By Monika Maeckle
The decades-old Anaqua tree gracing the south lawn of the Bexar County Courthouse reaches 45 feet skyward and casts a grand shade. Jurors on lunch break seek respite under its dense 39-foot canopy.
According to San Antonio City Forester Michael Nentwich, this Anaqua, perched gracefully on Nueva Street at Main, likely sprouted as a “volunteer,” planted by a bird. Birds and other wildlife cherish the Anaqua’s red berries, which succeed its lovely white flowers in a season of multiple blooms each year. Anaquas thrive in limestone soils and their rough, tactile leaves suggest the texture of medium grit sandpaper. Bees can’t resist Anaqua flower pollen.
This is Nentwich’s favorite San Antonio tree. He respects its tenacity and its multi trunk form. At thigh-height , this Anaqua forms a muscular, sinewy trunk that boasts a nine-foot, four-inch girth. Anaqua trees generally don’t live more than 75 years and can reach a medium height of 75 feet. This middle-aged example, somewhere around 40 years old, has likely been pampered by Courthouse maintenance staff and with appreciative gazes from passers-by. It reciprocates our fond attention with a deep, cooling shade, lowering ambient temperatures by as much as 12 degrees in our brutal summers.
The name Anaqua finds its roots in Anachuite, a Mexican name for this and related species. The word derives from the words for paper and tree in the Nahuatl language of the Aztecs, and likely referencing its scaly, peeling bark.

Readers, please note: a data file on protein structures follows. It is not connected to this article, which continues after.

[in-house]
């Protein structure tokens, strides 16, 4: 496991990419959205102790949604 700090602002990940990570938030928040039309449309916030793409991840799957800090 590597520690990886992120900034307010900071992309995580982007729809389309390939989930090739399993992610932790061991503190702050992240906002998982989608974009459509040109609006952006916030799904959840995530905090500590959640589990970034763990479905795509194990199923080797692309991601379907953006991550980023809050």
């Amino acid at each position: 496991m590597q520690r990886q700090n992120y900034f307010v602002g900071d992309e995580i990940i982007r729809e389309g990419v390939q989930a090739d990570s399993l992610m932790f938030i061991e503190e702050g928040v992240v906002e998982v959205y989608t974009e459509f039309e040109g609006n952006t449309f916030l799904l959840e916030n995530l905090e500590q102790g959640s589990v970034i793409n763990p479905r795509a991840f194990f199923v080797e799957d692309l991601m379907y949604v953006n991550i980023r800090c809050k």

Anaqua Tree at the Bexar County Courthouse
Species: Ehretia anacua
Height: 45 feet
Canopy: 39 feet
Diameter at breast height: 2 feet, 11.5 inches
Circumference: 9 feet, 4 inches
Age: Probably 30 – 50 years
Location: Nueva Street between South Main and Dwyer, on the south lawn of the Bexar County Courthouse
Get there by bus: Take the Via Yellow Route bus, which stops right next to the courthouse. Buses run every 15 to 20 minutes.
Also known as: Anacua, Knockaway (a gross mispronunciation of the Spanish “anacua”), and “Sandpaper Tree” because of the scratchy texture of its leaves.
NOTES: Diameter at breast height, or DBH, is a standard of measuring tree diameter at four-and-a-half feet off the ground. Regarding the age of trees, arborists and foresters are reluctant to cite them. The only accurate way to determine a tree’s age is with an increment boring test, whereby a hollow drill bit is bored into the tree trunk. Very traumatic for the tree. Since soil and water availability determine tree growth, some trees grow huge in several decades while others live a century and can be much smaller. The tree’s temperament is also a factor.
In short, when it comes to determining tree ages, size doesn’t matter. We will cite educated guesses by certified arborists for the ages of featured trees, unless scientific or historical data are available.
Have a favorite heritage tree? Send us a photo, a story and we’ll consider it for inclusion to firstname.lastname@example.org.
More on San Antonio’s trees: San Antonio’s Initiative to Plant One Million Trees by 2020
Monika Maeckle writes about gardening, butterflies, conservation and the Monarch butterfly migration at the Texas Butterfly Ranch, and covers nature in the urban environment for this website. You can reach her at email@example.com.